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An iconic city in a secession drama

IT MAY APPEAR for now that the crisis in Spain has been resolved and the drama of the last few weeks has moved into its epilogue. The Spanish Prime Minister has asserted control, and the separatist Carles Puigdemont, until recently the Catalan President, has fled to Brussels. But the storm, quieter now, is still in evidence. Catalonia has lost its autonomy, something even those in the region who wish to remain a part of Spanish cherished. And the country, and in particular the region of Catalonia, is now bitterly divided.

And caught in this storm is the city of Barcelona.

As cities go, Barcelona is one of the great cities of the world. It is a place where history, art and culture intersects with modern economics and global finance, and gives it its distinctive glow. It is home to one of the most impressive man-made structures in the world, the Sagrada Familia (the unfinished church slated for completion in 2026, whose famous chief architect Antonio Gaudi is believed to have remarked back in the 1880s, when asked about the length of the project, “My client”—God—“is not in a hurry”). In his description of the famed Els Quatre Gats (The Four Cats) cafe, the narrator of Carlos Ruiz Zafon’s The Shadow of the Wind says, “Inside, voices seemed to echo with shadows of other times. Accountants, dreamers, and would-be geniuses shared tables with the spectres of Pablo Picasso, Isaac Albéniz, Federico García Lorca and Salvador Dalí. There any poor devil could pass for a historical figure for the price of a small coffee.”

This modern city of youths and their aspirations, however, is also the capital of Catalonia, and the epicentre of the current separatist movement. And as the events of the last few weeks have presented themselves, it has pushed the city to look deep within itself to identify who it really is and who it belongs to.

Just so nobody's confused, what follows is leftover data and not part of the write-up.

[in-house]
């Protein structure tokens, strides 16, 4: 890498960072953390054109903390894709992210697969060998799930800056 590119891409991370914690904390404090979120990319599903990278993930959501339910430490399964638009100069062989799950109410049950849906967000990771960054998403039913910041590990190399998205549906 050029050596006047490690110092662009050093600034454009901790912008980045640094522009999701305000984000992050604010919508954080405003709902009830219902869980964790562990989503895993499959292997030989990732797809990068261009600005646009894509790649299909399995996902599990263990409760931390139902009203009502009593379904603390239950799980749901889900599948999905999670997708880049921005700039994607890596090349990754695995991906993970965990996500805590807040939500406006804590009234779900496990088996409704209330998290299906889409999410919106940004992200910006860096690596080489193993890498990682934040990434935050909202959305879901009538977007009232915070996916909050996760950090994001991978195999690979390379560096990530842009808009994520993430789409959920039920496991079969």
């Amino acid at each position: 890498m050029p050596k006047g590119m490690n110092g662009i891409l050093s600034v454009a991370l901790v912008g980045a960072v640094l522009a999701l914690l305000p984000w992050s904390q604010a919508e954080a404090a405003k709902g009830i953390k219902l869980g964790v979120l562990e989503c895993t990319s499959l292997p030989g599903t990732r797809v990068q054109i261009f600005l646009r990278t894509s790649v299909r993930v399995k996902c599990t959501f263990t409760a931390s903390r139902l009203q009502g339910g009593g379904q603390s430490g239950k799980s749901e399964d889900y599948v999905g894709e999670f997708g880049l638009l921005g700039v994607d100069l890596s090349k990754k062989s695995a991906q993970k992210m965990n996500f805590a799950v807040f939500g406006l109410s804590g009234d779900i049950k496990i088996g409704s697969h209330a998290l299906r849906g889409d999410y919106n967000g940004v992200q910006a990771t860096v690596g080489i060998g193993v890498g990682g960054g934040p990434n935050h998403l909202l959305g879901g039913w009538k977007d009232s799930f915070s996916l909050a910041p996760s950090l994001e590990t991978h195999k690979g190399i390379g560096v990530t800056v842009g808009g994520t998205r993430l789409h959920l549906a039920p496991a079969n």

The streets have been filled with demonstrations. Large crowds have filled small squares, sometimes demanding an independent Catalonia and sometimes a unified Spain. The rallies against secession, with people waving the Spanish national flag, is somewhat unusual, because in the rest of Catalonia, as reports point out, even spotting a Spanish national flag on an ordinary day is rare.

During the acrimonious debate within the Catalan parliament where lawmakers voted for cessation, a New York Times report described how crowds gathered around TV screens,whooping as every pro-independence lawmaker voted ‘yes’, and booing when someone said ‘no’: ‘Then they erupted with cheers as the declaration was finally made. People cried. Couples kissed. Friends hugged.’ Some of them melted back into the city, and others joined crowds. But as the night wore on, Barcelona became subdued. Antoni Segura, a history professor at Barcelona University was quoted in the report saying, “If you compare it to revolutions in the Middle East, where people went out into the streets to express themselves, it’s a very different atmosphere. There is a feeling of: what’s next?”

The referendum was deemed illegal by the Spanish government, but about 43 per cent of the Catalan electorate took part in it, 90 per cent of them opting for independence. In the Barcelona metropolitan area, according to reports, 9.8 per cent did not want to break away, more than twice the 4.7 per cent who voted ‘no’ outside the city. Barcelona, it appears, is not as openly supportive of independence as the rest of Catalonia, nor dismissive of it like the rest of Spain.

It finds itself in a position not unlike that of the jewel in its crown, its famed football club, FC Barcelona. The club has always had a strong connection with Catalan identity. During all home games, for instance, pro-independence supporters are known to begin chanting at exactly 17 minutes 14 seconds at each halfof the game to mark the year 1714 when Catalonia lost its autonomy.

But while the club supported Catalonia’s right to choose this time, it stayed clear of openly backing the region’s independence. For pro-independence supporters in Catalonia, it isn’t enough. For those elsewhere in Spain, it is already too much.